The Rockies are horrible this year. We knew they were going to be horrible before the season started. They have a right to some patience, given O'Dowd's admission and prostration in the face of past sins. But if they're going to play Desi Relaford and Dustan Mohr and Wilson and Danny Ardoin every day, they're genuinely wasting our time. None of those guys are going to be on a winning Rockies team. Closser, Garrett Atkins, Cory Sullivan, Brad Hawpe, Matt Holliday, and Luis Gonzalez might be, so they're the guys that we've got to play.

It's not imperative that the young guys the Rockies play be products of their farm system in particular. It's just important that the young guys be, well, young. Brain Fuentes, who came up in the Mariners' system, is a good example. The Rockies got him cheap, let him play, and he's blossomed into a useful player who's still inexpensive and under thirty. Colorado unfortunately doesn't have a lot of good young players from outside the system, because in order to get other teams' best ready-for-the-majors prospects, you have to send veteran value in return. The Rockies haven't had any veteran values for a long stretch. This year, Wilson, Greene, Relaford, Jay Witasick, or even one of the floundering starters could reverse that trend.

Finally, another thing I hear a lot that annoys me is that pitching and defense win ballgames. Actually, it's a zero-sum game. Visiting team's pitching and defense equals home team's hitting. Therefore, defense equals hitting minus pitching, and (assuming pitching's value is nonzero) hitting is greater than defense. Does that make sense to everyone? It's nice to have guys like Andruw Jones and Torii Hunter who can get to seemingly anything hit their way, or a catcher like Mike Matheny who gobbles up balls in the dirt and controls the running game, but if they can't hit, they shouldn't play. The A's had a lot of success in recent memory by running out a beer league-softball defense behind a rotation that struck guys out like it was going out of style. I'd much sooner see the Rockies sweat over getting pitchers who strike hitters out than good-field, no-hit infielders or tiny little flychasing outfielders. And as for catchers who can throw guys out -- c'mon, it's 2005. Nobody steals bases anymore, except for Scott Podsednik, and he plays in the other league.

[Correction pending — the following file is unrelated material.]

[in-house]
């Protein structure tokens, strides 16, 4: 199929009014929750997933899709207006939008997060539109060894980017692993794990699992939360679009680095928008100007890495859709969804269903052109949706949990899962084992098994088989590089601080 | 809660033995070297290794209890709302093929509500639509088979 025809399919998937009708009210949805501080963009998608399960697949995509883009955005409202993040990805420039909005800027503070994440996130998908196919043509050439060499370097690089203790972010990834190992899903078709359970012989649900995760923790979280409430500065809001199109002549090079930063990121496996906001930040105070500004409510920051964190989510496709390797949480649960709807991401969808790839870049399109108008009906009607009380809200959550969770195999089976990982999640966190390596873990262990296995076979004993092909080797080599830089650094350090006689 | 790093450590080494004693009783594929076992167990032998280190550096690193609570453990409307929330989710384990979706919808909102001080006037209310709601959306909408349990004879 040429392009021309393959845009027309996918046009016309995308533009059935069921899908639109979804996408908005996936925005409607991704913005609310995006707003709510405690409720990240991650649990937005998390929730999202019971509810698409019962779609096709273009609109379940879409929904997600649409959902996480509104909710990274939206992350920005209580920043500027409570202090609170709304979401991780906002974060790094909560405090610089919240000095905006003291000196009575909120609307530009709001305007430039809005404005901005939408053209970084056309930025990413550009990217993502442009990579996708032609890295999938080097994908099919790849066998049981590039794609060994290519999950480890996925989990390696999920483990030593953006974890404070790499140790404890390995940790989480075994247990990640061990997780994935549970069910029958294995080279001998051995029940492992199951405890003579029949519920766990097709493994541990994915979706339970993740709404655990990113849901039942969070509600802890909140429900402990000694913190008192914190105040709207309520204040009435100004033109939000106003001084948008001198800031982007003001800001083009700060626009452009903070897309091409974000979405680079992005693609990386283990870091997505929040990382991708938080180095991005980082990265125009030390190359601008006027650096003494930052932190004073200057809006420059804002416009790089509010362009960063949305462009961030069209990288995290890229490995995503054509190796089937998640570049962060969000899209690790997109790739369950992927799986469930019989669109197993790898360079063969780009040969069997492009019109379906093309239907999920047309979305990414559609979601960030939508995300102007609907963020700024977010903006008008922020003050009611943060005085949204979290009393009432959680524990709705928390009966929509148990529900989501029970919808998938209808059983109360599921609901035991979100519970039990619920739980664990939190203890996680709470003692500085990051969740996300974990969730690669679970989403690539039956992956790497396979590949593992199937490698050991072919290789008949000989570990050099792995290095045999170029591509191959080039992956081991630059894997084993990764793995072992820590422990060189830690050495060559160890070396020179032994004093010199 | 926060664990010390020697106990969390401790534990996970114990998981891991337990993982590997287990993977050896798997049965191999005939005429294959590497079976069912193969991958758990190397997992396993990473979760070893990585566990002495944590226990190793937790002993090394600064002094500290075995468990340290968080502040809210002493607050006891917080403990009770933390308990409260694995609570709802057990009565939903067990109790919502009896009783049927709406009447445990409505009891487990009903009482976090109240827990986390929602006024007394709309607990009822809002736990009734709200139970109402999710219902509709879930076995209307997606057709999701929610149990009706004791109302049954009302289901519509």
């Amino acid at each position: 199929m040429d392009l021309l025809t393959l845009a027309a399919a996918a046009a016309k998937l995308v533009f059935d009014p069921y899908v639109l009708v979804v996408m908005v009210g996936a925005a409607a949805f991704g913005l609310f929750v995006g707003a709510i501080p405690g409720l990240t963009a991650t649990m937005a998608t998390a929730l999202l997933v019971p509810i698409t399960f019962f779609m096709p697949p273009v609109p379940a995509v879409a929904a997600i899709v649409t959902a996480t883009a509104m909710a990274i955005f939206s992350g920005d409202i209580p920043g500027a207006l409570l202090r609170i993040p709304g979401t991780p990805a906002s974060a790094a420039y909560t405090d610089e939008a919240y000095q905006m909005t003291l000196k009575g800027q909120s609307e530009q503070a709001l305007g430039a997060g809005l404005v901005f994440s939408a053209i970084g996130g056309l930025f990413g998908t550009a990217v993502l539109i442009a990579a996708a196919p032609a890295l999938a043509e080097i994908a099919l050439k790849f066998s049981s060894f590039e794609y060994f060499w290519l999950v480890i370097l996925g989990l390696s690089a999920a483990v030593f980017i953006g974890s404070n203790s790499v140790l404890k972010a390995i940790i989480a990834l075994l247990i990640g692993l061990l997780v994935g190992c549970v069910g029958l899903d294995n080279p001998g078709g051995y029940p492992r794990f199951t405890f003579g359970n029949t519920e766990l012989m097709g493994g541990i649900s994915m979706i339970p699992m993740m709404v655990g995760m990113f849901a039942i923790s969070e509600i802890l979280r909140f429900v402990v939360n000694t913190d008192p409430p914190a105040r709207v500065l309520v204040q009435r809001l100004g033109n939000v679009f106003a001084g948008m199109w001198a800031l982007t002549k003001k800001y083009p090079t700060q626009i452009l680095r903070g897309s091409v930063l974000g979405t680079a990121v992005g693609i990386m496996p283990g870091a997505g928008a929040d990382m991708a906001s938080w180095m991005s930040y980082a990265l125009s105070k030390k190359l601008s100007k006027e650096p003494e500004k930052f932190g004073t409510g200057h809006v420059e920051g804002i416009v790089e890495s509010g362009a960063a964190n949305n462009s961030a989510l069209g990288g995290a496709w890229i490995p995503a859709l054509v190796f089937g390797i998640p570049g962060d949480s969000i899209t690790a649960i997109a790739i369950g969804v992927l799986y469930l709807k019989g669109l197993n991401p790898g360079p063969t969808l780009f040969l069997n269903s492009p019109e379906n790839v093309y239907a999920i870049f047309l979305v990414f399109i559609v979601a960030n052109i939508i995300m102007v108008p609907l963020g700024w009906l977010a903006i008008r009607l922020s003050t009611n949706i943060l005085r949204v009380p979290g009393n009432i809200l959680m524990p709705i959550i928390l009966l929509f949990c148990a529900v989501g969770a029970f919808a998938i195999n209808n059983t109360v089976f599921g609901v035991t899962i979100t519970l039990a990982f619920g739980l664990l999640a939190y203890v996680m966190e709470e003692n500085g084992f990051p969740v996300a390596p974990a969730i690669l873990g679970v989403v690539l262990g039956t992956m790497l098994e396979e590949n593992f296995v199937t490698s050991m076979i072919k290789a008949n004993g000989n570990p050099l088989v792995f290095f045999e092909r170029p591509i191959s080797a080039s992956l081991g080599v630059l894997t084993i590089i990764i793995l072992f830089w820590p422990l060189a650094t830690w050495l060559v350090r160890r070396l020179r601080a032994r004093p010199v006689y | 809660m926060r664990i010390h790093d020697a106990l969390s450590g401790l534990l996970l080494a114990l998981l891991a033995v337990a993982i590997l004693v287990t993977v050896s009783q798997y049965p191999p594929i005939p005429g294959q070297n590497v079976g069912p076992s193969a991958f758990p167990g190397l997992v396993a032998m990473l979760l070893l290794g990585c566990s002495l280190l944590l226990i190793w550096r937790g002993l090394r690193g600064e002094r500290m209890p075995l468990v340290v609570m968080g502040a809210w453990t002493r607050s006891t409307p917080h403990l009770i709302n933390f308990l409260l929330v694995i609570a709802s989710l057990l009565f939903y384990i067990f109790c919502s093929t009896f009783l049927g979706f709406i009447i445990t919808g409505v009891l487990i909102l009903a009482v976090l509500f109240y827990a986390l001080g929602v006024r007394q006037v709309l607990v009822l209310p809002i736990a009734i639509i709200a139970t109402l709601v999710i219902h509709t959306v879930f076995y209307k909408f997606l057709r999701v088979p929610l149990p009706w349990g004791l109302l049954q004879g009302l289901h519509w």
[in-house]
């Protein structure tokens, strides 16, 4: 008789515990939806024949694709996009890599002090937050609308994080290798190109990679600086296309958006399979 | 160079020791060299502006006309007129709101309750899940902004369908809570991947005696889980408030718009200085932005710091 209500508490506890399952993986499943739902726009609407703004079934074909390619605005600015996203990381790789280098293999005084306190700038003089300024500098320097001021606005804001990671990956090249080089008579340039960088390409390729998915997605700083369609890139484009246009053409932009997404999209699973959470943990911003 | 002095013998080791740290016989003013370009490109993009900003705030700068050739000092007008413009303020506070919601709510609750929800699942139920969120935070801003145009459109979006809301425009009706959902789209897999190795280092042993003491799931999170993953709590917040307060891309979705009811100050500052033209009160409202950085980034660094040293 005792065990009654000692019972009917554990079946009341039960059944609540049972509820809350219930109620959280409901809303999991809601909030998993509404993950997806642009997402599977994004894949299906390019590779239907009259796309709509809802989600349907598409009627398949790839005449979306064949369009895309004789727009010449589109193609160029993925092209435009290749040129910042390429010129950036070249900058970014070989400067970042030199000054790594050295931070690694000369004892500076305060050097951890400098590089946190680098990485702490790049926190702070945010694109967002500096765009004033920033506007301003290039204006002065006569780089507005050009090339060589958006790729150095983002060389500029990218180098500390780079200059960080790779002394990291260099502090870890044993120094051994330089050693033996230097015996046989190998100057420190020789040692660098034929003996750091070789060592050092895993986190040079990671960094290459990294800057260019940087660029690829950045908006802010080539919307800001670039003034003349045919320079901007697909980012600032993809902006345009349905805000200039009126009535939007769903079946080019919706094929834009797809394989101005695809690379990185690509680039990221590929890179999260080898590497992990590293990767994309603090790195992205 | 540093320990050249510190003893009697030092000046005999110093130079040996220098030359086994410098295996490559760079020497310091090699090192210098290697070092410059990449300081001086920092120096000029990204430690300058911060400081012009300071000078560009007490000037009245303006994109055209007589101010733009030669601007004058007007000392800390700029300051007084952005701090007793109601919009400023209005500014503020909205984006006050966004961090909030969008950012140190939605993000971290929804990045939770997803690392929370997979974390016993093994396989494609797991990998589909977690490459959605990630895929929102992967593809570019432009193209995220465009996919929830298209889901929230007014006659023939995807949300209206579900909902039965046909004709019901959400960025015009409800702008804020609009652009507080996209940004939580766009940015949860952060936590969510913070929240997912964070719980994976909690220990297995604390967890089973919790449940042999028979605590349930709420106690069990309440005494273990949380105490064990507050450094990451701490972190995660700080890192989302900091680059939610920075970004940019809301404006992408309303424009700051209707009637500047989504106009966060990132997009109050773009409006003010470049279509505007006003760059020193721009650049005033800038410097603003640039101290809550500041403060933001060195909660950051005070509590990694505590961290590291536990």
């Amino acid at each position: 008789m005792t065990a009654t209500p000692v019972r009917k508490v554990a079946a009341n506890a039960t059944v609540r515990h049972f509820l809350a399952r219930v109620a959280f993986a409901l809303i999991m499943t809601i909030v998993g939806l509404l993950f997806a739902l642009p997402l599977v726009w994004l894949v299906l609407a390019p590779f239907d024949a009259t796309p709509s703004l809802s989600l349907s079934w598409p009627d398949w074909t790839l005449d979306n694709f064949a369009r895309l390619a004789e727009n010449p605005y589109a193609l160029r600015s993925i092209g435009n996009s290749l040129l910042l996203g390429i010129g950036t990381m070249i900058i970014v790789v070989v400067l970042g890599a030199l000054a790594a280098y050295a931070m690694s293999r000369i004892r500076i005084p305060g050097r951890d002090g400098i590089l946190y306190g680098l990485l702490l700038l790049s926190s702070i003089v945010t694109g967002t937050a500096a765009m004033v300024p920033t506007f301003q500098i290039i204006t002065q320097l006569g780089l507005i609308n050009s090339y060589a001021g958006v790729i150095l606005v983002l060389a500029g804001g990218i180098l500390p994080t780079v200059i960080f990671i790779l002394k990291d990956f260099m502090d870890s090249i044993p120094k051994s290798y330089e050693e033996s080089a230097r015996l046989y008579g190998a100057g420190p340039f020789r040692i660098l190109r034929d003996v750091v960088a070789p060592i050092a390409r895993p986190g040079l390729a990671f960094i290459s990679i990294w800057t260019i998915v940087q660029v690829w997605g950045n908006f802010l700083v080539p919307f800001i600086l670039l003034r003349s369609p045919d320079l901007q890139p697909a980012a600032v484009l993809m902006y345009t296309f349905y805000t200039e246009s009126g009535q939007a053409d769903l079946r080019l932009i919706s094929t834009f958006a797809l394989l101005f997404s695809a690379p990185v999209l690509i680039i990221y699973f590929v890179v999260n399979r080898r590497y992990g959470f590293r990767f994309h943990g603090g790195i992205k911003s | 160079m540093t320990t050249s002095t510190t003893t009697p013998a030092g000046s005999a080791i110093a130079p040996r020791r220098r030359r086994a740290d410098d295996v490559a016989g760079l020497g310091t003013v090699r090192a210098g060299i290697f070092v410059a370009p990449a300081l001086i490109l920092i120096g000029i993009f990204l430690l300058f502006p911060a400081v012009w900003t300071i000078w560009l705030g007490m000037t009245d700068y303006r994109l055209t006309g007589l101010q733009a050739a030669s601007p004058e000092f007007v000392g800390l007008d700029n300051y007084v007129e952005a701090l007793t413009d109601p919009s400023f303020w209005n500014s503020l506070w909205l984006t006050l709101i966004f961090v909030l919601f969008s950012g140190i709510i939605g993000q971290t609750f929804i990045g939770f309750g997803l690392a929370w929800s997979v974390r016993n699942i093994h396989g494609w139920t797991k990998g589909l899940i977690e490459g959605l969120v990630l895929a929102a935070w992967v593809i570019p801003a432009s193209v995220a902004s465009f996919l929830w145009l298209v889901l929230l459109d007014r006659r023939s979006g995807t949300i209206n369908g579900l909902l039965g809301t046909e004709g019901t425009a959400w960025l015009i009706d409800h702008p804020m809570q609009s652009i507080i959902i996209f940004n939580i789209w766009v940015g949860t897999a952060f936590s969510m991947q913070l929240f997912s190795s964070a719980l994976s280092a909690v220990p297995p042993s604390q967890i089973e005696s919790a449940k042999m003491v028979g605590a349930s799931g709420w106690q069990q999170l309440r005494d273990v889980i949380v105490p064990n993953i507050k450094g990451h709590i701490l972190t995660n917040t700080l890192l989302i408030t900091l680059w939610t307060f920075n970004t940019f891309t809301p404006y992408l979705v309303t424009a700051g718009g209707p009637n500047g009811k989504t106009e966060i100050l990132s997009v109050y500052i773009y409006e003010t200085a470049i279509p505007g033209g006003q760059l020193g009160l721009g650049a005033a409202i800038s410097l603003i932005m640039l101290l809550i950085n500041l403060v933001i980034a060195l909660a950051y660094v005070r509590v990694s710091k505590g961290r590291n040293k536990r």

Trying to flip-flop the lineup, or call up quadruple-A guys, or overextending a veteran pen guy for the sake of a few wins now is silly. It's rearranging deck chairs on the Titanic. This team is going down and it's going down hard. The thing to do is take our medicine, as the '03 Tigers did, figure out who we have who can play (Barmes, Atkins, at least a few of the young outfielders), and what we have to look elsewhere for (pitching, second base, pitching, pitching, pitching).

That's why anybody over 30 on the Rockies' roster is fair game for trade, with the limited exception of Todd Helton. Helton will decline as all older players do, but the decline from Hall of Famer to mere All-Star is much more tolerable than that of decent regular to whining, strikeout-amassing bench player. If anyone wants to send us the next David Wright or Scott Kazmir or Francisco Rodriguez, though, we'd have to think about it.